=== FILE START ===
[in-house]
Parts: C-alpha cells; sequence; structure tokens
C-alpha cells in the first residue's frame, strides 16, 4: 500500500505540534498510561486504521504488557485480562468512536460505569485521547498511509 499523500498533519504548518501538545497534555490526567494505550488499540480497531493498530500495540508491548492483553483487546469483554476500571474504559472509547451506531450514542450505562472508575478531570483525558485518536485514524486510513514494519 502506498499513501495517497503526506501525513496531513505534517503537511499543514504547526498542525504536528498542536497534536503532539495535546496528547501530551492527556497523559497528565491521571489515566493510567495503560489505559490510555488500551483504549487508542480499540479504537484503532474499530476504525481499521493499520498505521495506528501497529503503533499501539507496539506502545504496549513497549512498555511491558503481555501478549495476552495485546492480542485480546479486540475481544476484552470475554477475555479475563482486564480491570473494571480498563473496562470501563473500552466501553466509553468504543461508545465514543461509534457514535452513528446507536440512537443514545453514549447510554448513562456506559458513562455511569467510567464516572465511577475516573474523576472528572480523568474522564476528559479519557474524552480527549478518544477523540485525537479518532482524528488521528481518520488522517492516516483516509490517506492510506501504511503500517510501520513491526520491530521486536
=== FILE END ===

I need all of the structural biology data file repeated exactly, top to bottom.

[in-house]
Parts: C-alpha cells; sequence; structure tokens
C-alpha cells in the first residue's frame, strides 16, 4: 500500500505540534498510561486504521504488557485480562468512536460505569485521547498511509 499523500498533519504548518501538545497534555490526567494505550488499540480497531493498530500495540508491548492483553483487546469483554476500571474504559472509547451506531450514542450505562472508575478531570483525558485518536485514524486510513514494519 502506498499513501495517497503526506501525513496531513505534517503537511499543514504547526498542525504536528498542536497534536503532539495535546496528547501530551492527556497523559497528565491521571489515566493510567495503560489505559490510555488500551483504549487508542480499540479504537484503532474499530476504525481499521493499520498505521495506528501497529503503533499501539507496539506502545504496549513497549512498555511491558503481555501478549495476552495485546492480542485480546479486540475481544476484552470475554477475555479475563482486564480491570473494571480498563473496562470501563473500552466501553466509553468504543461508545465514543461509534457514535452513528446507536440512537443514545453514549447510554448513562456506559458513562455511569467510567464516572465511577475516573474523576472528572480523568474522564476528559479519557474524552480527549478518544477523540485525537479518532482524528488521528481518520488522517492516516483516509490517506492510506501504511503500517510501520513491526520491530521486536